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Fighting the Good Fight Against Scope Expansion
Posted on: 6/1/2013
Eldon A. Trame, MD
ISMS President
Eldon A. Trame, MD  

Every year ISMS battles a variety of expansion bills introduced by allied health professionals, and sometimes groups without any health care training, seeking to increase their "scope of practice." This often means they want authority to perform services that require medical training – without actually completing a full medical course of study.

Our legislative advocacy team does a superior job of identifying unreasonable scope expansions and working either to stop those bills early in the legislative committee or amend proposals so that changes to the law aren’t harmful to patients.

Every once in a while circumstances allow an ill-conceived scope bill to advance in the process farther than it should. This happened in the recently adjourned spring 2013 legislative session with S.B. 2187, a plan to give psychologists full prescribing rights. If you aren’t familiar with S.B. 2187, a quick read of our coalition position paper will fill you in on just how harmful it would be to patients. We consider psychologists an important member of the health care team, but allowing them to prescribe powerful psychotropic medications is not safe care.

From early on ISMS aggressively worked with the Illinois Psychiatric Society and like-minded groups to lobby against S.B. 2187. We were joined by patient advocates, health systems and even a concerned group of psychologists who were against giving their own profession prescribing rights.

Despite this strong coordinated opposition, the psychologists had several factors working in their favor.The bill’s sponsor holds a leadership position in the Illinois Senate, which allows him to exert influence over other lawmakers to support his priority bills. He actively worked S.B. 2187 and convinced several lawmakers who had previously expressed opposition to change their minds. Another drawback is the large number of new senators "learning" about scope and health care bills for the first time. All these factors came together to push S.B. 2187 through the Illinois Senate.

ISMS knew S.B. 2187's fate rested in the Illinois House and redoubled our efforts to educate lawmakers. We also received added support from the Scope of Practice Partnership (SOPP), an American Medical Association-led coalition of state societies and national specialties, many of which regularly contend with scope issues. Once contacted, the AMA SOPP acted quickly to authorize resources for legislative advocacy use on this issue.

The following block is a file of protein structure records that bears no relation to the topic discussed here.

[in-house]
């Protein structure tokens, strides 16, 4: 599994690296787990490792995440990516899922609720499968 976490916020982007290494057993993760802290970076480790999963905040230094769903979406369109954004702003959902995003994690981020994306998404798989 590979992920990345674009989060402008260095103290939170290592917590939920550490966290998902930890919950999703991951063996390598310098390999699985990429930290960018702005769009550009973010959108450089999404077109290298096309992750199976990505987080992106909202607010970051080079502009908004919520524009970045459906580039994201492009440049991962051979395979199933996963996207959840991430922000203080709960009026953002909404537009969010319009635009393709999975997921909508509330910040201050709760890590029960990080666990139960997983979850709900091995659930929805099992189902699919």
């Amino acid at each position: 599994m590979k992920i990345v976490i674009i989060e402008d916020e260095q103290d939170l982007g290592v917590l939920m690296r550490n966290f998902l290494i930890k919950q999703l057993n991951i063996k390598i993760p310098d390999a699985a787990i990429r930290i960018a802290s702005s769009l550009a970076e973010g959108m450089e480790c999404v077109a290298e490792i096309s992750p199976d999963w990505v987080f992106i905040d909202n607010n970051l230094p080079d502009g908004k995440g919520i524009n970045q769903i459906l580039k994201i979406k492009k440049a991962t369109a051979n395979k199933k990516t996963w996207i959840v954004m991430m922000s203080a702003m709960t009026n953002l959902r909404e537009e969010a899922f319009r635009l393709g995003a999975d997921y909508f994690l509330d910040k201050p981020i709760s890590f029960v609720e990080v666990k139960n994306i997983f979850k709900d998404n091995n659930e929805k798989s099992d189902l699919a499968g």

Ultimately, the psychologist prescribing proposal stalled because the necessary votes just weren't there due to our staunch unity. In the waning days of the Illinois House session, S.B. 2187 was transformed to a "shell bill," meaning it stays alive for potential other, future legislative purposes. Stopping this prescribing initiative was important for Illinoisans, but our success reaches beyond our borders and beyond the myriad of narrow specialty interests.

National organizations pay close attention to scope expansions as they migrate from one border to the next. Illinois would have been the first "big state" to authorize psychologists prescribing, emboldening national psychologists’ interests to press for authority elsewhere. Further, other non-physician health professions use scope successes to advance their own cause. Today it was psychiatrists on the frontline, but I guarantee you that tomorrow it will be anesthesiologists, pediatricians, ophthalmologists, OB/GYNs, internists, or fill in the blank with your specialty, if unsafe scope expansions are allowed to advance unchallenged.

Scope battles aren't simply narrow turf fights that separate physicians by specialty, geography or anything else. ISMS' efforts are a fundamental protection of what defines medical care and the best interests of our patients. Future scope challenges remain, but for now I extend my heartfelt thanks to the Illinois stakeholders, and our national partners, who joined us in this effort to stop this latest scope expansion proposal.



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